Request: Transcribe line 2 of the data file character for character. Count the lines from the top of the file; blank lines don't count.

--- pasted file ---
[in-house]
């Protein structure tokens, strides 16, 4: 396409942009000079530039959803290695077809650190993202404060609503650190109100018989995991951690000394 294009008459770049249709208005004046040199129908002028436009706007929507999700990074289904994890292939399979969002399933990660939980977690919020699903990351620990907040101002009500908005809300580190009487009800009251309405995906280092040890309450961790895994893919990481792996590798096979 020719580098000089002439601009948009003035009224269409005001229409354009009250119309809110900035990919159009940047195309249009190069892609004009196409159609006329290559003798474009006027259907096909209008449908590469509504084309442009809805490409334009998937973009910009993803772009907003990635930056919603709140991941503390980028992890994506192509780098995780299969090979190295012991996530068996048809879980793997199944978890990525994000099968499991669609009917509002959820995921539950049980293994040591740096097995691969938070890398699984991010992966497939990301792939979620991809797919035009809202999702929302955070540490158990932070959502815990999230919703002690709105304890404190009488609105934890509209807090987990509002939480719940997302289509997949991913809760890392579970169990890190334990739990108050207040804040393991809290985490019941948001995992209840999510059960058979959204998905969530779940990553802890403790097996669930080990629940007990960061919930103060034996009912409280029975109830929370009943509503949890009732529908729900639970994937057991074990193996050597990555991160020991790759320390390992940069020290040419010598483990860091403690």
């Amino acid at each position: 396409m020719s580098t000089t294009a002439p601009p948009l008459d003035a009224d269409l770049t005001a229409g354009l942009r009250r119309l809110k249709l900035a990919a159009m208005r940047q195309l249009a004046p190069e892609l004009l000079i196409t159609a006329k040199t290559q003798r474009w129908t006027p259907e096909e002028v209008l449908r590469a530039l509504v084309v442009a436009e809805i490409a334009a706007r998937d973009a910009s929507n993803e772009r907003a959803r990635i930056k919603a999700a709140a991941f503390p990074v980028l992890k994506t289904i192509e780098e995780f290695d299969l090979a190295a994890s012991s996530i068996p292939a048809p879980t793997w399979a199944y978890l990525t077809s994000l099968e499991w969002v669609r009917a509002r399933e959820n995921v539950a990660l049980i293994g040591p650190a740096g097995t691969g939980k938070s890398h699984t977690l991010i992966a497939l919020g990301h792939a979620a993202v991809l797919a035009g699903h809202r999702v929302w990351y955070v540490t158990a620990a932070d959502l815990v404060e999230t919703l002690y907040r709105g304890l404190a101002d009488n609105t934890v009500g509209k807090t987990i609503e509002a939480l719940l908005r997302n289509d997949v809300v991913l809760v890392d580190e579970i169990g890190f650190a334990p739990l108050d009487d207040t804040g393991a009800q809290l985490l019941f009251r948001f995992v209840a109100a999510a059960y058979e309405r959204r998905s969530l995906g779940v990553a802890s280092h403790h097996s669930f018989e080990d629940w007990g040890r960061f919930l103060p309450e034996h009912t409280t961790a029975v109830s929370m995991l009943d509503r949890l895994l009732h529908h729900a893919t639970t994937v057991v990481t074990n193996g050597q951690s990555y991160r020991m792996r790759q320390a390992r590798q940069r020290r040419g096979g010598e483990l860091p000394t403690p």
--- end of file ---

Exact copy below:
């Protein structure tokens, strides 16, 4: 396409942009000079530039959803290695077809650190993202404060609503650190109100018989995991951690000394 294009008459770049249709208005004046040199129908002028436009706007929507999700990074289904994890292939399979969002399933990660939980977690919020699903990351620990907040101002009500908005809300580190009487009800009251309405995906280092040890309450961790895994893919990481792996590798096979 020719580098000089002439601009948009003035009224269409005001229409354009009250119309809110900035990919159009940047195309249009190069892609004009196409159609006329290559003798474009006027259907096909209008449908590469509504084309442009809805490409334009998937973009910009993803772009907003990635930056919603709140991941503390980028992890994506192509780098995780299969090979190295012991996530068996048809879980793997199944978890990525994000099968499991669609009917509002959820995921539950049980293994040591740096097995691969938070890398699984991010992966497939990301792939979620991809797919035009809202999702929302955070540490158990932070959502815990999230919703002690709105304890404190009488609105934890509209807090987990509002939480719940997302289509997949991913809760890392579970169990890190334990739990108050207040804040393991809290985490019941948001995992209840999510059960058979959204998905969530779940990553802890403790097996669930080990629940007990960061919930103060034996009912409280029975109830929370009943509503949890009732529908729900639970994937057991074990193996050597990555991160020991790759320390390992940069020290040419010598483990860091403690």